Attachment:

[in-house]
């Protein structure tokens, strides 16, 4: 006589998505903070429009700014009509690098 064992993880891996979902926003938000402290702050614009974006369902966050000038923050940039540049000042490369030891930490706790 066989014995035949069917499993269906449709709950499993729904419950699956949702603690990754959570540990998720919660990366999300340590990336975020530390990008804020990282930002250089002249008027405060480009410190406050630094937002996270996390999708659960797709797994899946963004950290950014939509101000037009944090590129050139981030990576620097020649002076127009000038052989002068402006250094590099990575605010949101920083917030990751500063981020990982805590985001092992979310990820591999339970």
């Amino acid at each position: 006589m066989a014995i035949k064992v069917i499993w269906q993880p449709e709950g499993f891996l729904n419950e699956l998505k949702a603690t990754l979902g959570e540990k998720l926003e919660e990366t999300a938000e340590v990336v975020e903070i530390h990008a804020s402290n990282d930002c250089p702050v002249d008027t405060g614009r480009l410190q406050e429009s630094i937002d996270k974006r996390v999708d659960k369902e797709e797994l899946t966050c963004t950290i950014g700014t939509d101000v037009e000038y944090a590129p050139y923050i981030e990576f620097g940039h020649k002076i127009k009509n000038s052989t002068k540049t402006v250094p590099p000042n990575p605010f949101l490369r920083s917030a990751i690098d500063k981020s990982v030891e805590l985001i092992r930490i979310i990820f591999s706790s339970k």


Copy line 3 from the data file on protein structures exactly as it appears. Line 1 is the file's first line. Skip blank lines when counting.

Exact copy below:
């Amino acid at each position: 006589m066989a014995i035949k064992v069917i499993w269906q993880p449709e709950g499993f891996l729904n419950e699956l998505k949702a603690t990754l979902g959570e540990k998720l926003e919660e990366t999300a938000e340590v990336v975020e903070i530390h990008a804020s402290n990282d930002c250089p702050v002249d008027t405060g614009r480009l410190q406050e429009s630094i937002d996270k974006r996390v999708d659960k369902e797709e797994l899946t966050c963004t950290i950014g700014t939509d101000v037009e000038y944090a590129p050139y923050i981030e990576f620097g940039h020649k002076i127009k009509n000038s052989t002068k540049t402006v250094p590099p000042n990575p605010f949101l490369r920083s917030a990751i690098d500063k981020s990982v030891e805590l985001i092992r930490i979310i990820f591999s706790s339970k």